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Prescription Drug Abuse in Clifton NJ (973) 396-1240

Prescription drug abuse is thought to be the fastest-growing drug problem in the US, according to the Centers for Disease Control and Prevention. Most people associate drug addiction with illicit street drugs. However, prescription drug abuse is responsible for more deaths from overdose each year in America than deaths caused by cocaine or heroin combined. Here are some facts about prescription drug abuse that you need to know.

For prescription drug abuse treatment information, reach out to Clifton Drug Rehab. Call (973) 396-1240 for assistance now.

What is Prescription Drug Abuse?

Abuse of prescription drugs is categorized as misusing medication in larger doses than were prescribed by a doctor or taking pills that were not prescribed for you. Many people take opioid medications in an effort to ‘get high’ by taking advantage of the euphoric sensations these types of drugs can produce. Others take painkillers in an effort to control pain or to self-medicate and often don’t realize they’re developing a dependency on the drug over time.

Prescription medication abuse is more prevalent in America than abuse of heroin, cocaine or methamphetamines. In fact, abuse of prescription pills is third only to abuse of alcohol or tobacco.

Common Drugs of Abuse

Opioids are one of the most commonly abused drug classes. Natural opioids like morphine or codeine have similar effects to heroin and they’re equally as addictive. Oxycodone and OxyContin are semi-synthetic opioid drugs that are also highly addictive. Yet they’re frequently prescribed to help patients control pain.

Hydrocodone is synthetic heroin, so the effects are very similar to heroin but the risk of addiction and dependency is much higher. Fentanyl is estimated to be up to 50 times more potent than natural opioids like morphine, so the risk of abuse and addiction is also much higher.

Stimulants like Ritalin and Adderall act on the same brain neurotransmitters as cocaine. These medications can produce a feeling of euphoria and alertness, which often leads to abuse in many users.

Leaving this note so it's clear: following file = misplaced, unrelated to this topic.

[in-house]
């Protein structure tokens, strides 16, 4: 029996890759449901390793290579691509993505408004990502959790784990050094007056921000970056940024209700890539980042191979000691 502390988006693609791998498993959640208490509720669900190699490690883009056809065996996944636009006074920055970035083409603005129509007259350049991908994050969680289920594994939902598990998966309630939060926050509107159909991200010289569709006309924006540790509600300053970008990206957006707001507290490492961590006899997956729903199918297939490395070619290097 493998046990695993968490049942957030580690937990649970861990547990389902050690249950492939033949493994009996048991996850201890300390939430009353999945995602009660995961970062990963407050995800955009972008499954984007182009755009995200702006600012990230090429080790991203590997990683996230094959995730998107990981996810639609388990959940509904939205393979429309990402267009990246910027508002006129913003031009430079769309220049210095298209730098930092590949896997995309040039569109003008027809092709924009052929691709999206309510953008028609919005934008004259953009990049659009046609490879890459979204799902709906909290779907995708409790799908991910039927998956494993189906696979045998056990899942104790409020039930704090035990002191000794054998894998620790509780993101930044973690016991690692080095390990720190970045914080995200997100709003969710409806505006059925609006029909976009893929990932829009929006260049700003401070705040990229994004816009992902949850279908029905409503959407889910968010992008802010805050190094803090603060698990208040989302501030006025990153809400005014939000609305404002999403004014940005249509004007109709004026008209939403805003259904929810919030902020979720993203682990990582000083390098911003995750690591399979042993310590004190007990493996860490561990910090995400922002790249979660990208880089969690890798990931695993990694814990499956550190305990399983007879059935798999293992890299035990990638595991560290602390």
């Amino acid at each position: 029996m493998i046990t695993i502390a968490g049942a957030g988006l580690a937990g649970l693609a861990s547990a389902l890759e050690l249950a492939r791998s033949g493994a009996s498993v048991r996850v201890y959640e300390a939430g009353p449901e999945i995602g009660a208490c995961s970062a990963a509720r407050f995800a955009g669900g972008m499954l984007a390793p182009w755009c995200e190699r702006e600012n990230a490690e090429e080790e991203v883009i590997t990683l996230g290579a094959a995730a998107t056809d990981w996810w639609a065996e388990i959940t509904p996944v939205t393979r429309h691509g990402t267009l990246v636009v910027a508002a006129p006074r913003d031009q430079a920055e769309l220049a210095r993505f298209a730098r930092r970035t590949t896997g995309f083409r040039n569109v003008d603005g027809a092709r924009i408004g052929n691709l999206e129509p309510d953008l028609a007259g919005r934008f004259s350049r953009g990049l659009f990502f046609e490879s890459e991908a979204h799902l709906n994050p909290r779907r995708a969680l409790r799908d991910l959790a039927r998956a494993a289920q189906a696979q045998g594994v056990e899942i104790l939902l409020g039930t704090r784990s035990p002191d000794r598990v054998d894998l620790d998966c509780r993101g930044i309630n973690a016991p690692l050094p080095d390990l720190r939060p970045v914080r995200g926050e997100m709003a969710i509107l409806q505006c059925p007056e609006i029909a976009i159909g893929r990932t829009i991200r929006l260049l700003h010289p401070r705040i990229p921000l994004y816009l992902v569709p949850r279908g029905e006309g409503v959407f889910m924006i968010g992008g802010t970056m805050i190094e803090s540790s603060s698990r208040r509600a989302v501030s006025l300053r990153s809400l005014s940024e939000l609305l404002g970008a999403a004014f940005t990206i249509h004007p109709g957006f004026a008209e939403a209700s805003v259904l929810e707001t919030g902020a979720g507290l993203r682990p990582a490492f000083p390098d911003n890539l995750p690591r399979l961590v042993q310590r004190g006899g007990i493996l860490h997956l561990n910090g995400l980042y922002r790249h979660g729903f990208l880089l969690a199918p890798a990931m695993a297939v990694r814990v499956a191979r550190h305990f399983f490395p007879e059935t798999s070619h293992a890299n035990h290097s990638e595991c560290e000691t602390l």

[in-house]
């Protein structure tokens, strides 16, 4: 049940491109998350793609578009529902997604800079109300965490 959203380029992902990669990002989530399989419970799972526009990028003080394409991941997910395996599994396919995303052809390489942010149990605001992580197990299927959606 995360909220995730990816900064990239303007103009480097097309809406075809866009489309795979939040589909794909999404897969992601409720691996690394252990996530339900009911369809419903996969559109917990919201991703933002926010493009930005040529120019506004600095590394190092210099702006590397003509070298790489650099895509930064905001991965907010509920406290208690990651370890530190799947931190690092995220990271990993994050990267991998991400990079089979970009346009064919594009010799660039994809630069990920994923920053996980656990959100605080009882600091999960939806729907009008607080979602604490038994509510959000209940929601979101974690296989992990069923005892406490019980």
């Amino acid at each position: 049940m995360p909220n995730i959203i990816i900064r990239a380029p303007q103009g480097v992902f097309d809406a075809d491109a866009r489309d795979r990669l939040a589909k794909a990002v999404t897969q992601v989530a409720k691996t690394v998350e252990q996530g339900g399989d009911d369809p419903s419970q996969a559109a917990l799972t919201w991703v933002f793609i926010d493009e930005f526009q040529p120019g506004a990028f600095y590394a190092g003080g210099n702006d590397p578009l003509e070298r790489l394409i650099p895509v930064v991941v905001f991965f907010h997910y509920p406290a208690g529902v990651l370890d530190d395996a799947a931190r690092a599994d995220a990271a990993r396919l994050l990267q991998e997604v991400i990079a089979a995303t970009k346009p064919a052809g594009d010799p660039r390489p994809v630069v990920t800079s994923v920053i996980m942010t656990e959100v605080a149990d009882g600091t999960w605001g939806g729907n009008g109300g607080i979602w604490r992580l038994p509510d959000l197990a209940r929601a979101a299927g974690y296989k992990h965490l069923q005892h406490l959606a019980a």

Tranquilizers and sedatives like Xanax and Valium are also commonly abused. These medications are commonly used to treat anxiety, but they’re frequently abused as they produce a calming effect.

Signs and Symptoms of Prescription Drug Addiction

The signs and symptoms indicating that a person is abusing prescription drugs will vary, depending on the particular drug being taken. For many prescription pill addicts, common signs may include taking higher doses of the drug than they were prescribed or seeking additional prescriptions from more than one doctor. Some people may lose prescriptions a bit too frequently, requiring replacement prescriptions to be written out.

Symptoms will depend on the type of drug being abused, but some common things to watch for include:

  • Agitation
  • Irritability
  • Depression
  • Confusion
  • Seeming overly sedated or overly energetic
  • Poor judgment
  • Slowed breathing rate
  • Impulsive behavior
  • Irregular heartbeat

Treatment Options and Withdrawal from Prescription Drugs

Withdrawal from hydrocodone or fentanyl or OxyContin may require specific drug rehab treatment. Withdrawal symptoms from opiate drugs are very similar to those caused by heroin withdrawal. If the level of dependency is high, methadone treatment may be required to reduce the severity of withdrawal symptoms.

Adderall affects the central nervous system, so detoxing from the drug can produce powerful symptoms, including intense cravings, anxiety, panic attacks, irritability, depression, insomnia and lack of energy. Treatment for Adderall withdrawals doesn’t usually require medical detox. However, it’s wise to seek professional help from a rehab center to reduce the risk of returning to drug use.

Withdrawing from Xanax addiction can be dangerous unless properly supervised in a rehab center or hospital. Symptoms can include seizures, extreme depression, suicidal thoughts, aggressive behavior, blurred vision, anxiety and death as a result of suicide.

It’s never advised to try and withdraw from prescription medication on your own without medical supervision. Always seek the advice of a specialist drug treatment facility. For help now, contact Clifton Drug Rehab at (973) 396-1240.

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